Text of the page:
North Idaho Slow Growth

Research and Information


    IACI: Corporate Statism Disguised as Business

    The Idaho Association of Commerce and Industry (IACI), represents itself as a business lobby that advocates for "economic opportunity” and "polices that achieve economic growth through entrepreneurship and free enterprise”.    But a quick look at the companies that make up IACA's board shows that this is pure bunkum.  What IACI promotes is corporate statism, a collectivist form of government run by oligarchs disguised as businessmen.  

    "Corporatocracy is an economic, political and judicial system controlled by
    business corporations or corporate interests."

    The IACI board is made up almost entirely of large, politically well-connected corporations, whose idea of "economic opportunity" is corporate socialism, and whose "business plan" is the elimination of competition by consolidation and collusion.     IACI consistently promotes the interests of multinational conglomerates over independent businesses, and government interventions over free markets.  

    The reasons that IACI's advocates for statist policies become clear when one looks at the 48 companies that are represented on its board of directors.   


    Overall, only a third of the companies on the board of IACI are headquartered in Idaho, a fourth are government funded "non-profits", and about half of the "for profit" companies are privately owned, meaning they are controlled by wealthy families and private equity funds.

    Only a few of the companies that are represented on the IACI board operate in anything resembling a free market environment.  Instead, almost all rely on cozy relationships with government agencies to secure their monopolies, subsidies, and favorable treatment.  Generous donations to Idaho politicians are just the cost of doing business.  

    Most of the companies represented on IACI’s board are large corporations, employing hundreds of Idaho residents.   They are presented as essential “job creators” and engines for economic growth and opportunity.  But they are only a small fraction of the businesses in Idaho, and their interests are not aligned with those of smaller, independent companies.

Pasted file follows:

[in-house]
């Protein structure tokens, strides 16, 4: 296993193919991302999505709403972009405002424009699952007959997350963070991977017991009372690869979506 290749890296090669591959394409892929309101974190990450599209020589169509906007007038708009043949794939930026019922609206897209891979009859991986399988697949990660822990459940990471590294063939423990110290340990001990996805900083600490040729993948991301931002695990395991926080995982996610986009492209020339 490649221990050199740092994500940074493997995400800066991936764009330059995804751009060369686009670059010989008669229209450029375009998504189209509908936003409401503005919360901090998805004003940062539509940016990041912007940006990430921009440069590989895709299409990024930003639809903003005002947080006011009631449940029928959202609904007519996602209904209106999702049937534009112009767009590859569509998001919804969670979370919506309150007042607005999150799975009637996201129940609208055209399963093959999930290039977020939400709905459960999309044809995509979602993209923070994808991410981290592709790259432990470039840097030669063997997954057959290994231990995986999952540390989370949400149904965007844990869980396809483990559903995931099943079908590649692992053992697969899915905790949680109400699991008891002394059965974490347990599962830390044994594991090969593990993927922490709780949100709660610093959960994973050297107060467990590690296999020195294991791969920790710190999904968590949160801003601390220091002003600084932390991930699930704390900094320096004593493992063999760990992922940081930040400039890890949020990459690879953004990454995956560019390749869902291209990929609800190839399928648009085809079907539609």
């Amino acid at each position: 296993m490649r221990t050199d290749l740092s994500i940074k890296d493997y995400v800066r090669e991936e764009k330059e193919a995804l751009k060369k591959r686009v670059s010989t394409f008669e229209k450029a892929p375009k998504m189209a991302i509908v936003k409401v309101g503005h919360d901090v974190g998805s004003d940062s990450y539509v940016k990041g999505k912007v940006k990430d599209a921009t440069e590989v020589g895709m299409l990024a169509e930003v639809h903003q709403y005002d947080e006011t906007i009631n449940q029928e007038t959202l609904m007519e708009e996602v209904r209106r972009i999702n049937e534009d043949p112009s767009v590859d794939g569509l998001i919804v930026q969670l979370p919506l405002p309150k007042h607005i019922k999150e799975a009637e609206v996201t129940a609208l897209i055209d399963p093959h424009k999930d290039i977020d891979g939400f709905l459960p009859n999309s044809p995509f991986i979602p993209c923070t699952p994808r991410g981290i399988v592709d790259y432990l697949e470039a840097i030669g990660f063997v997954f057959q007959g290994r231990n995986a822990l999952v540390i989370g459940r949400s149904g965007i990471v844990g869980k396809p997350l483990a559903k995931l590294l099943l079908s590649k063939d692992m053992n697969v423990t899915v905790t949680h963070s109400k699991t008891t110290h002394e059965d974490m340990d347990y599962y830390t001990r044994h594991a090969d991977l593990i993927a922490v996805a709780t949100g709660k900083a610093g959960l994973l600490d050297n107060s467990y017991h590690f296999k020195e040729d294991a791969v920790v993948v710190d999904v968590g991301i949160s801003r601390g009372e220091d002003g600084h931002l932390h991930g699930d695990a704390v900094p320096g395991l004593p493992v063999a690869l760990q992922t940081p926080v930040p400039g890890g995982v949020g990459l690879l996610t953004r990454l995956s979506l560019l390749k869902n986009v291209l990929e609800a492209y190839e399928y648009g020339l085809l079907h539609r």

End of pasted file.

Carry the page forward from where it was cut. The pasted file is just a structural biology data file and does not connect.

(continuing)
Idaho Business:  Top Down and Bottom Up

    So before we take a closer look at the panoply of monopolists, global financiers, and government funded “non-profits” that make up the IACI boards,  let's take a quick look at what Idaho business looks like from the point view of regular citizens.  

    Certainly Idaho residents use the services of large companies and national national chain stores, but they also patronize many smaller businesses that provide valued goods and services.  For example: Restaurants, bakeries, coffee shops, printing & office services, auto repair, tires, theatres, flooring supplies, plumbing supplies,  general contractors, spas and salons, attorneys,  florists, pizza shops,  motels, amusement parks,  gardening services, sporting equipment, pet groomers, naturopaths, moving and storage, insurance, realtors, equipment rentals, art & hobby supplies,  gun shops, pawn shops, thrift stores, building supplies, realtors,  credit unions.   

    And that's just driving down a few blocks around town.  We have not even mentioned light manufacturing, industrial businesses, or mainstream medical establishments.   The point is, there is an enormous variety of small businesses in Idaho that operate on free market principles, and do not require full time lobbyist services.   Does IACI represent them?  Not at all.   

    Now we've seen how Idaho business looks to your average citizen,  we are ready to consider how multinational corporations view Idaho commerce:

    When multinational corporations look at Idaho, they do not concern themselves with small, neighborhood businesses. They focus on goods produced inside Idaho that can be sold outside Idaho.  Globalists are traders at heart, and they value Idaho communities based mainly on what can be extracted from them and sold for profit.    

    And from the point of view of a globalist, it makes good business sense for a state government to shift the property tax burden from corporations to homeowners, and to subsidize housing and healthcare for low paid workers.    After all, low taxes and low wages keep profits high, and give Idaho a "competitive advantage" and encourage "progress" and "growth".